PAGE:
Overview and Description
Yard long beans live up to their name, often growing up to 3 ft. in length, although they are usually eaten before they reach their mature size. They are more closely related to cow peas (Vigna unguiculata) than string beans (Phaseolus vulgaris). The taste is less astringent than string beans, but I don’t really get the asparagus similarity. To me, they have more of a nutty mushroom flavor.How to Grow Chinese Long Beans.Read Below.
Long beans are grown as annuals.
Long beans need full sun, to do well. They need a long, warm period to grow and start setting flowers, so don’t be surprised if they don’t take off until the temperature heats up and stays there. They will stop growing in cold weather.
Days to Harvest
It can take 2 -3 months for the plants to start flowering, but once the beans form, it does not take long for them to start growing longer and longer. They lose their dense, crispness as the beans inside fill out, so harvest while they are still firm, usually between 8 – 12 in. long and thinner than a pencil.
Once they start producing, you may need to harvest almost daily, to keep the plants productive. They will keep several day in the refrigerator. The pods tend to grow in pairs, which makes harvesting a little easier.
Using Long Beans
You can use them interchangeably with green beans, but they really shine in stir fries where they give the dish that mysterious flavor. They are the bean traditionally used for the Chinese green bean dish offered on many Chinese restaurant menus in America. They are also commonly cooked with fermented bean curd.
- Long Beans with Szechuan Bean Sauce
- Beef with Long Beans
Suggested Varieties-How to Grow Chinese Long Beans.
- Purple Podded
- Red Noodle
- Stickless Wonder
- Yard Long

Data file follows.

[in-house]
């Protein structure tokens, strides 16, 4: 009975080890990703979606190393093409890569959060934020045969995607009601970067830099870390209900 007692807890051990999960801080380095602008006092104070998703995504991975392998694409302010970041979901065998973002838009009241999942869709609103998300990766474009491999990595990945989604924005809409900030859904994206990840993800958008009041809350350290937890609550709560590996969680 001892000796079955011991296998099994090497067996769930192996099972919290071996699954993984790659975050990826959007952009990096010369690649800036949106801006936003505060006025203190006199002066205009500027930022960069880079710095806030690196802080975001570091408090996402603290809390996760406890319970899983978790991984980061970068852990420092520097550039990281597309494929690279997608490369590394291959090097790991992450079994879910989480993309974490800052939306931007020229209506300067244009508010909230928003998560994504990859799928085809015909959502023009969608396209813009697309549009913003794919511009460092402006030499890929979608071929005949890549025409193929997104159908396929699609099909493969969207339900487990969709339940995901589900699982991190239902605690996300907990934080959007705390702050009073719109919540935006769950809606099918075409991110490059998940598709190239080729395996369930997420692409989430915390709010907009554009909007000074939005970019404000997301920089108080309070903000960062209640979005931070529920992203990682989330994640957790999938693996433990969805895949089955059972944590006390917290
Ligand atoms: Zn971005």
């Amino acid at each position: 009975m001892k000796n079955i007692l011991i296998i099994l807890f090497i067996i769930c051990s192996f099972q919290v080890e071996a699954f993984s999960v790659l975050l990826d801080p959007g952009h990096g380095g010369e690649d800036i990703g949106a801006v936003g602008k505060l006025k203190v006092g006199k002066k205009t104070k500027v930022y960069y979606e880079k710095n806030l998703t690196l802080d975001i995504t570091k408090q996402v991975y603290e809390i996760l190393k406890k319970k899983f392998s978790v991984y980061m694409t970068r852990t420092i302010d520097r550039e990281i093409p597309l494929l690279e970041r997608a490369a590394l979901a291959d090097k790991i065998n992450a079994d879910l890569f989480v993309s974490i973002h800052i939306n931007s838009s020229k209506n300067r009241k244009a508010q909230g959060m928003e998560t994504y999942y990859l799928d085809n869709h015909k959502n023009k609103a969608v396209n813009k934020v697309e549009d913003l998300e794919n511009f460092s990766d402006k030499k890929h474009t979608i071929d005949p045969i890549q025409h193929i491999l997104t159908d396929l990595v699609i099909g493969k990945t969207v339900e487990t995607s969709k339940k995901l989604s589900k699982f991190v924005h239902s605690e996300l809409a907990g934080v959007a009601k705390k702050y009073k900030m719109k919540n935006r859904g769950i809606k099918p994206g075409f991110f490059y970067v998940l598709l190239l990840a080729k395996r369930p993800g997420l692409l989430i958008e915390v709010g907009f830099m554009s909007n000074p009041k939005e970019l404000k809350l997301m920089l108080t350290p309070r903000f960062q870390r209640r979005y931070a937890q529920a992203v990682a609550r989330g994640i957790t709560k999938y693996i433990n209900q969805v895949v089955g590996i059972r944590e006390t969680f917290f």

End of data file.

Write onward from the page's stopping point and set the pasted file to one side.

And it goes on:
Soil:Long beans are not terribly finicky about soil pH, but does best between 6.0 and 7.5. Long beans are true legumes, so a soil mildy rich in organic matter is best. Too much nitrogen will result in more leaves than beans.
Direct sow after all danger of frost is past and the soil is workable. If you are worried about not having a long enough season for them to mature, you can warm the soil by covering it with black plastic, a few weeks before your last frost date. Sow seeds about 1 in. deep, spaced about 6 in. apart. In warm zones, you can succession plant 2 to 3 times, at 2 week intervals, and also plant a late summer or fall crop.
Long beans have very long vines, often growing 8 – 12 ft. tall. Except for dwarf, bush varieties, you will need to give them a tall support or grow them along a fence. Put your trellis or other support in the ground at planting time. If you can reach to harvest it, a teepee of 7 ft. is a good size for the beans to scramble on. Don’t make the poles any larger than 2 in. in circumference, so the vines can grab hold of them.
Help the young seedlings find their trellis. With a little initial training, they will soon be able to grab and climb on their own.
Besides keeping the beans harvested, the biggest maintenance is keeping the plants watered. While they are somewhat drought tolerant, prolonged dry spells will make the pods tough and they won’t grow as long as they should.
Pests and Problems:
Long beans are not as prone to bean beetle damage as green beans. It’s the small, often unnoticed pests you need to look out for, like aphids and thrips (especially early in the season).
Unfortunately, the tender shoots and leaves are attractive to deer, rabbits, groundhogs and other small animals..